My father told me that the Ju88 was very low (below chimney height of the houses) and it just scraped over the dock wall by about 6 feet.
Meanwhile, my Grandfather was stuck on the Magazine Hulk ‘Swallow’ whilst the action was taking place – not a great place to be when you come to think about it; you’re sat on probably quite a few tons of Gunpowder whilst hot metal and high explosives are whizzing about just a few yards away. As he had left his ARP helmet at home, he protected himself with a handy-sized saucepan over his head!
Running towards the aircraft, my father watched as one of the Hurricanes did a climbing ‘Victory Roll’ over the scene. I have seen reports stating that no victory roll took place at Speke:
A local newspaper excerpt: "It was a great few minutes and that Ju88 simply had no chance", said an experienced airman and "I saw the leading British fighter come back, I looked for a victory roll, there was none. The second Hurricane and then the third Hurricane came. They did no Victory Roll either, then as an old flying man I understood, none of them would take the credit individually".
But a victory roll most definitely DID
happen – just not at Speke, but at Bromborough Dock instead.
By the time my father got to the aircraft (having run past one of the bombs that had fallen off as the plane skidded along the ground), the crew were out (one carried out dead) and being surrounded by people from the factories nearby. One of the crew wanted a drink - and with the Mersey adjacent, the crowd gave the obvious answer…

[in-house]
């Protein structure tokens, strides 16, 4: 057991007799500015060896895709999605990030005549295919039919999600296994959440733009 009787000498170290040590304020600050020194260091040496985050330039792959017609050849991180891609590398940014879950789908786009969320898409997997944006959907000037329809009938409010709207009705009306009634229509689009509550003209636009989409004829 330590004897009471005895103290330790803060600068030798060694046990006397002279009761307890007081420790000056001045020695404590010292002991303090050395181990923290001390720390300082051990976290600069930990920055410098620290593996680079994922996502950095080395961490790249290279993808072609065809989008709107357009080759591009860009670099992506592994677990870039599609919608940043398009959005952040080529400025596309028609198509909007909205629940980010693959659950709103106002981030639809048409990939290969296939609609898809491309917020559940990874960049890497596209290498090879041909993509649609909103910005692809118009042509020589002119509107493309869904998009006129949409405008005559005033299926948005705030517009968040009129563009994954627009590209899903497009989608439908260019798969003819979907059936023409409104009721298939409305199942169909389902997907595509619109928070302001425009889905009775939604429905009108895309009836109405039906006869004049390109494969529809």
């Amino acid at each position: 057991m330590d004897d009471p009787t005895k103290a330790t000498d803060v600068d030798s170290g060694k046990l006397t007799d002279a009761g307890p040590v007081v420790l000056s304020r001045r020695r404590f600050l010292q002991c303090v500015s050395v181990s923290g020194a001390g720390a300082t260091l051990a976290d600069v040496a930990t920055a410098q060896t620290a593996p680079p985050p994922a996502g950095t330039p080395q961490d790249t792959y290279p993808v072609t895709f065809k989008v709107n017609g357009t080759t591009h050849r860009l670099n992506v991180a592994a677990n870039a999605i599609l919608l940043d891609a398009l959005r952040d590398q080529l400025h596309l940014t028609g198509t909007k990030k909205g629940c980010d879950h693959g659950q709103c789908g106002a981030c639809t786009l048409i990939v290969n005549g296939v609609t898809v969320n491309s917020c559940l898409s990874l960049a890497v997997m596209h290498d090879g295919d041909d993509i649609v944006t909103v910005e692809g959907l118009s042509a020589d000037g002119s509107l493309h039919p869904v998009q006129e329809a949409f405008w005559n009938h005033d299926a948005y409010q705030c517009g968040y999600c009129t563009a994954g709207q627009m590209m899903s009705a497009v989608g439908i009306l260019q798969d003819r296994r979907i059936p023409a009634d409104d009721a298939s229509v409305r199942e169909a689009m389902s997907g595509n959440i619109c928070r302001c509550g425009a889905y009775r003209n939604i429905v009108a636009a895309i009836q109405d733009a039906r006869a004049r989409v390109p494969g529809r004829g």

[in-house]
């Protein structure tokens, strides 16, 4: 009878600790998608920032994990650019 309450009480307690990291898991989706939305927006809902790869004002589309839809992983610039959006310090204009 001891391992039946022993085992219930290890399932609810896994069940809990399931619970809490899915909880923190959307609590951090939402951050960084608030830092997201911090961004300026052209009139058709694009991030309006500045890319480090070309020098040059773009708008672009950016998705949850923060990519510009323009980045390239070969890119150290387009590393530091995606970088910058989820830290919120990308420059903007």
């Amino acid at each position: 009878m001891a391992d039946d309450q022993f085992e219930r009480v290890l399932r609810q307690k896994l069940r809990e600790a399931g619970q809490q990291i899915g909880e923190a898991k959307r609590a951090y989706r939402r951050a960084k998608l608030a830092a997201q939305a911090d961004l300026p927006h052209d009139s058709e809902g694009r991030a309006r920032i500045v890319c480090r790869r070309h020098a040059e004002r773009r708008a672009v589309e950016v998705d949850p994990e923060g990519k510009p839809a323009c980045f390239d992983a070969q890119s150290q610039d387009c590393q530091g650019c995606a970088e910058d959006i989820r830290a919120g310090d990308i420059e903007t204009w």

After a short time an LDV (Officer?) arrived on the scene and tried to keep the crowd back with a gun, and was told in no uncertain terms to “point the gun at the Bl**dy Jerries”.
As I’ve stated elsewhere on Wiki, my father ‘liberated the wingtip and made off with it (it included the landing light, the bulb of which had written on it ‘OSRAM – Made in England’), my Grandfather later making sure it was OK with the RAF, telling them that ‘my lad’s got this’. The RAF bloke replied “that’s OK – let him have it as a souvenir”. My fathers mate Ronnie made off with one of the forage caps from the crew – I suppose that’s what 12 year old lads do.
The wingtip was given away in various pieces over the following years – I never got to see it.
Later, a Czech Pilot – still in flying boots and jacket – who had walked from Hooton Airfield, approached along the cliff path from the Eastham direction and asked my father in broken English “Ver iz this thing?” to which my father pointed and said “it’s over there” and the pilot walked off to see it.